Bill Fletcher tries to say he’s as much of an Obama critic as anyone, but his clear logical conclusion is that we must, in the end, support Obama in order to counter the Republican’s racism. I must disagree.
First, racism has been a cornerstone of Republican presidential campaigns since at least the passage of the Civil Rights Act, almost 50 years ago. The only thing new in 2012 is that they will employ that strategy this time against an incumbent who is 50% African American. It won’t work. Racism is no longer a winning strategy in US presidential elections. It has almost no traction among younger voters and the non-white segment of the electorate is growing ever larger. Obama backers are praying for a Haley Barbour or Michelle Bachman to run against.
Secondly, efforts by both capitalist parties to minimize the vote are even more longstanding. Why do you think we vote on a Tuesday, a workday, instead of on a weekend or, better yet, declaring election day to be a national holiday – and that this is not even controversial? Voter ID campaigns are primarily directed at Latinos, who will be the principal focus of Republican racism in the 2012 campaign under the guise of “securing our borders” so only white people can cross them unencumbered.
More importantly, the real issues of 2012 are Obama’s slavish subordination to finance capital and the complete corruption of US presidential elections by unrestricted corporate campaign contributions. This morning, there is an article in the press about how Eric Holder, head of the “Justice Department” and another sold out African American, has, despite his early vows to do so, has failed to prosecute a single Wall Street financier for the fraudulent manipulations that led to the collapse of the speculative bubble in 2008. Never has it been more true that there isn’t a dime’s worth of difference between the dominant capitalist parties.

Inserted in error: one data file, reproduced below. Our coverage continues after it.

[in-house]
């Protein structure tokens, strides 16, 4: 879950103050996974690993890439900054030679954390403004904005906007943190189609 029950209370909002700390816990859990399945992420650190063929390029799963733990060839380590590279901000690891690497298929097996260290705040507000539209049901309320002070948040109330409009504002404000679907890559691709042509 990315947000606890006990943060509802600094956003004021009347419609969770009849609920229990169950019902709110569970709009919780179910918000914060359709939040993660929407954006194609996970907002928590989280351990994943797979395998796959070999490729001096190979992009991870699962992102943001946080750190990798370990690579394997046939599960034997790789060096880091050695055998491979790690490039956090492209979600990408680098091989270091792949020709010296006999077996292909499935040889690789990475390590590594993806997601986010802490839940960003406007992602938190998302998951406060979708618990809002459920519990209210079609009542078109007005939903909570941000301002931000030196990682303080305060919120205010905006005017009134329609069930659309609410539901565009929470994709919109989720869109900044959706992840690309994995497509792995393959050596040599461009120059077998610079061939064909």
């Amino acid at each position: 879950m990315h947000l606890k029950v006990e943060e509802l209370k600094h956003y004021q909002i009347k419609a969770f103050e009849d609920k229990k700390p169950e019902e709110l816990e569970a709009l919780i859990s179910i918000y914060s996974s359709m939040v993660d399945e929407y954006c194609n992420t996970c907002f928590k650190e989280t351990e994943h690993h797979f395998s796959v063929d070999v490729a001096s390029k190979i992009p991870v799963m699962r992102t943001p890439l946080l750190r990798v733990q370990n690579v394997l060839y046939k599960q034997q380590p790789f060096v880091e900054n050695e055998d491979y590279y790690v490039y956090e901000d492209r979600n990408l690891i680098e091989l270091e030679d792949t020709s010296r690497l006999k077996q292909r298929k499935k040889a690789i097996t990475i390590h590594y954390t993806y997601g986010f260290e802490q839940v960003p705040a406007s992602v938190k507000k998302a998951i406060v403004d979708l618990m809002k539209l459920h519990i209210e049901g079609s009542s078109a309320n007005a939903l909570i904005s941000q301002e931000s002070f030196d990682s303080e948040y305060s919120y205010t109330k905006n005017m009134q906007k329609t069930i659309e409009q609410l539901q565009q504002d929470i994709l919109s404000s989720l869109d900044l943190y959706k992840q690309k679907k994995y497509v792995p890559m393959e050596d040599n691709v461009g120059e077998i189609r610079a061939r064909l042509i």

But even more important is the corruption of the entire federal electoral system by corporate money in the wake of the Citizens United decision. To even participate in this travesty is to lend credence to fraud. Obama won’t need an army of small contributors (such as I was in 2008) in 2012. He has commitments for a cool billion from his billionaire buddies already in the bank. Nor will he need the army of progressive volunteers such as I was in 2008, instead reverting to the standard American way of vacuous 30 second television advertisements.
Nothing positive will come from the Left supporting a third party candidate either. The physics of our system dictates two parties fighting over what they collude to call the center. Furthermore, there is no credible third party. Those that exist have little structure, no money and unknown leadership. To participate is to agree to play a rigged game. Your odds are better buying lottery tickets.
The strategy of the Left should be to attack the system itself – to mount a vigorous and militant campaign to delegitimize the electoral process as corrupt. Millions of Americans of all political stripes hold this view already. This would involve picketing polling places, ballot mutilation, and confrontations with all candidates over the nature of their funding. There could be no more unifying, mobilizing and radical issue than democracy itself, or the lack thereof.
David P. Hamilton